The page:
The Division Bench in the said case also took a view that where male

SSC Officers can be granted PC while performing the same task as are being
performed by the women SSC Officers then there is no reason as to why equally
capable women officers cannot be granted permanent commission. The Bench
further went on to observe that it is not a charity being sought by the women
officers but enforcement of their Constitutional right. The Court also observed
that the women officers of the Army can be treated no differently from the
Women Officers of the Armed Forces even though there is no specific policy
decision in their case as they are at par with the Women Armed Force Officers.
W.P(C) Nos.7336/10, 7056/12, 5714/12, 7419/12, 6818/13 & 7727/14

Page 18 of 34

20.

It further held that there is no reason why these persons who have

knocked the door of the Court, should be deprived of their benefit and the
benefit is merely conferred prospectively for the grant of permanent
commission to women. The Court thus extended the benefit to all the serving
officers and also the ones who had knocked the Court but during the period of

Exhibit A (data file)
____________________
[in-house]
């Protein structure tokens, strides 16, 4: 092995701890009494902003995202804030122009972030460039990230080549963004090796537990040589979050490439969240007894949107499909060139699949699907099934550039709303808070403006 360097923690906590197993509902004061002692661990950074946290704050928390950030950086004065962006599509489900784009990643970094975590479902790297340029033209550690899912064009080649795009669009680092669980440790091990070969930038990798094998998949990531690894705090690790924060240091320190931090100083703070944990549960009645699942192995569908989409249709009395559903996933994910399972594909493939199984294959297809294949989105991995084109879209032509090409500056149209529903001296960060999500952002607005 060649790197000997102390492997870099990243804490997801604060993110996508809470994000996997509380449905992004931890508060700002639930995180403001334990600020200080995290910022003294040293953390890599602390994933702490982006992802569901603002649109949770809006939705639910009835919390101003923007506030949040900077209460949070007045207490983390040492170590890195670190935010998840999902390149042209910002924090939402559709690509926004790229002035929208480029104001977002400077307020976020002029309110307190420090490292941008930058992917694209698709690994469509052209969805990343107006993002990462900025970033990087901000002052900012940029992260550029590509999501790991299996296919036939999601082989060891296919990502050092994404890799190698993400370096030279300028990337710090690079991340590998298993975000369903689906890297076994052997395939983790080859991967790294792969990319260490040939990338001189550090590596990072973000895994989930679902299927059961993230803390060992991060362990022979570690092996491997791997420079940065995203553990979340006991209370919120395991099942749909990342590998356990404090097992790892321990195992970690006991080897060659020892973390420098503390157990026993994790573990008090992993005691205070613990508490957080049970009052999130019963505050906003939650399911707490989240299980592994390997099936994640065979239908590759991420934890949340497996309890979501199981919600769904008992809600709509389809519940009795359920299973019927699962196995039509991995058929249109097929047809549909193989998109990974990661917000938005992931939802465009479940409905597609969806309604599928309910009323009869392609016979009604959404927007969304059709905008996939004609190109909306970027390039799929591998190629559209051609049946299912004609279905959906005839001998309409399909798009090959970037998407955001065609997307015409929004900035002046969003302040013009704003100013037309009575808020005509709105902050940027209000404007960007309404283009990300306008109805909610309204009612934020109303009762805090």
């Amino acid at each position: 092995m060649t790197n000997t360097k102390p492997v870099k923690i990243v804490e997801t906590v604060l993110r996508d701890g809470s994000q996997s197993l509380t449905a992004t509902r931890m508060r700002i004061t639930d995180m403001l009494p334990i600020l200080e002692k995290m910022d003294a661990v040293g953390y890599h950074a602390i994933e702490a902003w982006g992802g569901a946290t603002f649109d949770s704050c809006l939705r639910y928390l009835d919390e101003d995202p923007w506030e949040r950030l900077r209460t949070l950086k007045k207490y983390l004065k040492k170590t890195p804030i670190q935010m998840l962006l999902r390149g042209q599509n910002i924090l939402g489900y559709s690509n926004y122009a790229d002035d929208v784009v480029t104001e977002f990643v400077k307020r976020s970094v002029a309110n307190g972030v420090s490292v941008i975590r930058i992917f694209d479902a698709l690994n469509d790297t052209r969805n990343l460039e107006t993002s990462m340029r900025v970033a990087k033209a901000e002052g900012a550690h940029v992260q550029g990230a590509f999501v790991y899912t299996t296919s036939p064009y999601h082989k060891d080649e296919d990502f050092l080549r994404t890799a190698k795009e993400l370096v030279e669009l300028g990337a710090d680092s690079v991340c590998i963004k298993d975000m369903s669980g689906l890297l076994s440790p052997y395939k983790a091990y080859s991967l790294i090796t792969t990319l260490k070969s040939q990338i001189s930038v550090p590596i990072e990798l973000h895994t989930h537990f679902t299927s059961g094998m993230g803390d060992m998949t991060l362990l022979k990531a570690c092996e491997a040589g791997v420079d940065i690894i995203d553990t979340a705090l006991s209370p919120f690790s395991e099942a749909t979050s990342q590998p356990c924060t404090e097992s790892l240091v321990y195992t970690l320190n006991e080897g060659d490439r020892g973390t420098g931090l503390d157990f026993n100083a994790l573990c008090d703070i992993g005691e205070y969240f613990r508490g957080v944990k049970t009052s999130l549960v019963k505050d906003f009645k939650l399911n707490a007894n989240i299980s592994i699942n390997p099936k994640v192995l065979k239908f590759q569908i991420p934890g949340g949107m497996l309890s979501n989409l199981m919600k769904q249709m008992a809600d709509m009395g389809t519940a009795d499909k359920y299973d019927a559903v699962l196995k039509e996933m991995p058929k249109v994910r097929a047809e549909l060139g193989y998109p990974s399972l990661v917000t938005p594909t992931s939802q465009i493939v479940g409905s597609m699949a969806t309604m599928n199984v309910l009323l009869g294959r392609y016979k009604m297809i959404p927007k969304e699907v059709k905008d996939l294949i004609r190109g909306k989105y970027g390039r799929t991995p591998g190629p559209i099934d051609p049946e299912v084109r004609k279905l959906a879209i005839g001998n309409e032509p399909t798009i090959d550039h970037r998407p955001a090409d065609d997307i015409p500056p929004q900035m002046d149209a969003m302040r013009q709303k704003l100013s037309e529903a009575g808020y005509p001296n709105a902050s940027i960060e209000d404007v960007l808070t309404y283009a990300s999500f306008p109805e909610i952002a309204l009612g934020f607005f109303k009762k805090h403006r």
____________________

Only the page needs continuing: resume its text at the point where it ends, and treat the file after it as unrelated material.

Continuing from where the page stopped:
consideration of the matter, retired from service.
21.

The Court further observed that it could have been in the fitness of things

if the respondents having taken the decision to offer permanent commission


prospectively, should have favourably examined the policy itself and the plea of
the petitioners who were in service or retired from service during the pendency
of petitions, to grant them an equivalent benefit as in the matters of gender
discrimination, a greater sensitivity is expected and required.
22.

The Indian Navy Act was enacted in the year 1957. Women were not

commissioned in the Navy till the issuance of notification dated 9th October,